Handwriting Examiners in the Digital Age

Forensic handwriting examiners can only compare writing of the same type. In this case, only the second known sample can be compared to the questioned handwriting. Credit: NIST

From National Institute of Standards and Technology (NIST) News
Published June 3, 2021


As people write less by hand, will handwriting examination become irrelevant?

NIST considers the answer to that question in a recent news article. NIST suggests the answer is no, but only if the field of forensic handwriting examination changes to keep up with the times.

The article focuses on some of the recommendations from the NIST updated report, Forensic Handwriting Examination and Human Factors: Improving the Practice Through a Systems Approach. It recommends more research to estimate error rates for the field which will allow juries and others to consider the potential for error when weighing an examiner’s testimony.

The report also recommends that experts avoid testifying in absolute terms or saying that an individual has written something to the exclusion of all other writers. Instead, experts should report their findings in terms of relative probabilities and degrees of certainty.

Melissa Taylor, the NIST human factors expert who led the group of authors, said that the report provides the forensic handwriting community with a road map for staying relevant. But the threat of irrelevance doesn’t come only from the decline in handwriting. Part of the challenge, she says, arises from the field of forensic science itself.

“There is a big push toward greater reliability and more rigorous research in forensic science,” said Taylor, whose research is aimed at reducing errors and improving job performance in handwriting examination and other forensic disciplines, including fingerprints and DNA. “To stay relevant, the field of handwriting examination will have to change with the times.”

To read the full article, visit https://www.nist.gov/news-events/news/2021/06/handwriting-examiners-digital-age.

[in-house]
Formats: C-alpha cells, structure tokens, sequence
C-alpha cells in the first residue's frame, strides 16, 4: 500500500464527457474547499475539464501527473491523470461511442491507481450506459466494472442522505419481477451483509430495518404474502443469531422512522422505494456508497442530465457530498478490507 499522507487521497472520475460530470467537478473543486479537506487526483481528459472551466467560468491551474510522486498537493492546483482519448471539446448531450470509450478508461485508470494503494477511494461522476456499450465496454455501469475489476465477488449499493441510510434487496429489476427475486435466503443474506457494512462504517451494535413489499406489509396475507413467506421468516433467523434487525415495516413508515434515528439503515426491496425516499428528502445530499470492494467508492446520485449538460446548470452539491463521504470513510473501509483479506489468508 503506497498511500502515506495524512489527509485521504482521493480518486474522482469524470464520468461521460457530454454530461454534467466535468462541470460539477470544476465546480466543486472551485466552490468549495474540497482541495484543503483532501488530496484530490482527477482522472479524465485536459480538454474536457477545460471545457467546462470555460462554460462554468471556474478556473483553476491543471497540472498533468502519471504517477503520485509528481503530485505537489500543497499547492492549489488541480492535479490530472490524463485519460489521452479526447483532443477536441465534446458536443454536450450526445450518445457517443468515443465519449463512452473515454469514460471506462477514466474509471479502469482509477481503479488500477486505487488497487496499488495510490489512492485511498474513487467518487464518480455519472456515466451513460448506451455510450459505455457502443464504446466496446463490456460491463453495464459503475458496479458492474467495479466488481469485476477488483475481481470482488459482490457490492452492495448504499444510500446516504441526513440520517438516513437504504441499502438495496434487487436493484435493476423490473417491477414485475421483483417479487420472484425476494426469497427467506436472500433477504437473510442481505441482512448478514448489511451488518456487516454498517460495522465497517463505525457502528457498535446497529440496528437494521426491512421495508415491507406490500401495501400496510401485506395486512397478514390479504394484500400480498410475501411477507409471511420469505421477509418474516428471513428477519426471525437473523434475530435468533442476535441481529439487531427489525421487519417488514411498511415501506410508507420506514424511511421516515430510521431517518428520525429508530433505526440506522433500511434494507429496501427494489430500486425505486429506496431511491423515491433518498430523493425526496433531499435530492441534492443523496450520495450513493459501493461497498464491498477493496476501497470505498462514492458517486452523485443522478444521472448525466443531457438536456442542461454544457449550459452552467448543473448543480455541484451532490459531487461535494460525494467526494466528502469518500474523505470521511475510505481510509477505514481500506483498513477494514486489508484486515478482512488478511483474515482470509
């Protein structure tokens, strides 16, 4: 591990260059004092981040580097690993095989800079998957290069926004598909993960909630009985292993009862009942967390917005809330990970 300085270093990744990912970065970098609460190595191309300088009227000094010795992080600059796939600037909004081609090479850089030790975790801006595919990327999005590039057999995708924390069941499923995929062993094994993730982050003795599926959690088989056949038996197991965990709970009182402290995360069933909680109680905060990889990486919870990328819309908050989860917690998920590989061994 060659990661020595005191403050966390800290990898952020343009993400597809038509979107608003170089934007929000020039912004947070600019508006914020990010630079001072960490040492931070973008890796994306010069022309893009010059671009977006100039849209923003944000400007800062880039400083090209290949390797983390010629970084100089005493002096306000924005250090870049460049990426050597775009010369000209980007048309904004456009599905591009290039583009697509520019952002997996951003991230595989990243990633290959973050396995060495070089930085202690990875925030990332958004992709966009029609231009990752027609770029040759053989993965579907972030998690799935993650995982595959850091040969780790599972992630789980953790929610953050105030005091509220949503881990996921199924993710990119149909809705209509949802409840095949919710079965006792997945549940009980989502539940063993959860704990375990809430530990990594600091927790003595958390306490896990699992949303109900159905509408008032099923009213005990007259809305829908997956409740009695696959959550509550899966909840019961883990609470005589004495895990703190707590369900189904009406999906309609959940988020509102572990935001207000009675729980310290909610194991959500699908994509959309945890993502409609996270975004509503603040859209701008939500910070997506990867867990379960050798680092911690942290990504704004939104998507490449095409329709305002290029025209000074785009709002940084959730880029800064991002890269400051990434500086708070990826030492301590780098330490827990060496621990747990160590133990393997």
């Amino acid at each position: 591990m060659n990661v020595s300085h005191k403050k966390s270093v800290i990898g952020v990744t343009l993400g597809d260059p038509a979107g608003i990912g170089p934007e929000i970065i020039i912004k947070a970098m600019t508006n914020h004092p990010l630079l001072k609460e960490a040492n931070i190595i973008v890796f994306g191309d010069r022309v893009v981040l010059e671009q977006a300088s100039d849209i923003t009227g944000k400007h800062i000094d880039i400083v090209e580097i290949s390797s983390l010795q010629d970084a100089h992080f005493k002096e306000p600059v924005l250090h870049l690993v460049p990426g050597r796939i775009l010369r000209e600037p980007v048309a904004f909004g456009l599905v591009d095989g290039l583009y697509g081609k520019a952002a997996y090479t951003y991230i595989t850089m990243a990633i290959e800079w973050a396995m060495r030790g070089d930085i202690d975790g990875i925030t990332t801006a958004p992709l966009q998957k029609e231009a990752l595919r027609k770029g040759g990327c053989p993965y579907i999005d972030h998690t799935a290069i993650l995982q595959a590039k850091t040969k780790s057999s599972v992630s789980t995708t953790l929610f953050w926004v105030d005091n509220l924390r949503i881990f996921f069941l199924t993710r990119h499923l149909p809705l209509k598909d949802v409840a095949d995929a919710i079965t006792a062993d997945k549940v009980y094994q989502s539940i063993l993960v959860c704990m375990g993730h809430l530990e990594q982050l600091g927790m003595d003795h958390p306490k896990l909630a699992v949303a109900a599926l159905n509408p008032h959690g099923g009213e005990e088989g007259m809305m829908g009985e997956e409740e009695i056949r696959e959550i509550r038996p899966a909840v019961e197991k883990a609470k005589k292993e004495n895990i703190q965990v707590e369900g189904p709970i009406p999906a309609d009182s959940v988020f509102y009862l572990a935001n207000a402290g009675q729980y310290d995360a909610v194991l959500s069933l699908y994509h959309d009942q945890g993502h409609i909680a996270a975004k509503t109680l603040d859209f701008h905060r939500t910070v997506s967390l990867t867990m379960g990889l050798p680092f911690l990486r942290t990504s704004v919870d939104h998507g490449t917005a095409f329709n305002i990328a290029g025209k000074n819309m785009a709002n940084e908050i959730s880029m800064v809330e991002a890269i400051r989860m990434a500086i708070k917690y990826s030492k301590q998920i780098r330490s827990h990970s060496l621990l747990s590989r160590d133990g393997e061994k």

For more information about CSAFE’s handwriting analysis research, visit https://forensicstats.org/handwriting-analysis/.

The CSAFE handwriting team has developed an open-source software tool called handwriter. This R package utilizes a variety of functions to identify letters and features from handwritten documents. Learn more at https://github.com/CSAFE-ISU/handwriter.

DNA Mixture Interpretations: A Q&A With NIST’s John Butler

John Butler with DNA mixture data. Credit: NIST

From Taking Measure, the official blog of the National Institute of Standards and Technology (NIST)
Published July 28, 2021


Whether from skin cells, saliva, semen or blood, DNA from a crime scene is often collected and tested in a lab to see if a suspect’s DNA is likely a contributor to that sample or not. But every DNA sample tells a different story, and some samples are easier to interpret than others. The simplest type of DNA profile to interpret is one where the sample includes hundreds of cells from only one person. When two or more people have contributed to a sample, it’s called a DNA mixture. Some mixtures are so complicated that their stories remain a mystery even to the best forensic DNA experts.

John Butler, a Fellow at the National Institute of Standards and Technology (NIST), and a team of authors have recently completed a draft scientific foundation review of the different methods forensic laboratories use to interpret DNA mixtures. The team urged for more interlaboratory participation in studies to demonstrate consistency in methods and the technology used in DNA mixture interpretation, as well as a need for sharing data publicly. In this interview with NIST’s Christina Reed, Butler — who has over 30 years of experience with DNA profiling, is the author of five books on the subject, and has led training workshops on interpreting DNA mixtures — answers some basic questions about the importance of this fast-growing field of forensic science.

Read the full interview at https://www.nist.gov/blogs/taking-measure/dna-mixture-interpretations-qa-nists-john-butler.

Download DNA Mixture Interpretation: A Scientific Foundation Review at https://www.nist.gov/dna-mixture-interpretation-nist-scientific-foundation-review.

NIST held a webinar on DNA mixtures on July 21, 2021. The webinar was recorded and will be made available for on-demand viewing approximately 10 days after the event. For more information, visit https://www.nist.gov/news-events/events/2021/07/webinar-dna-mixtures-nist-scientific-foundation-review.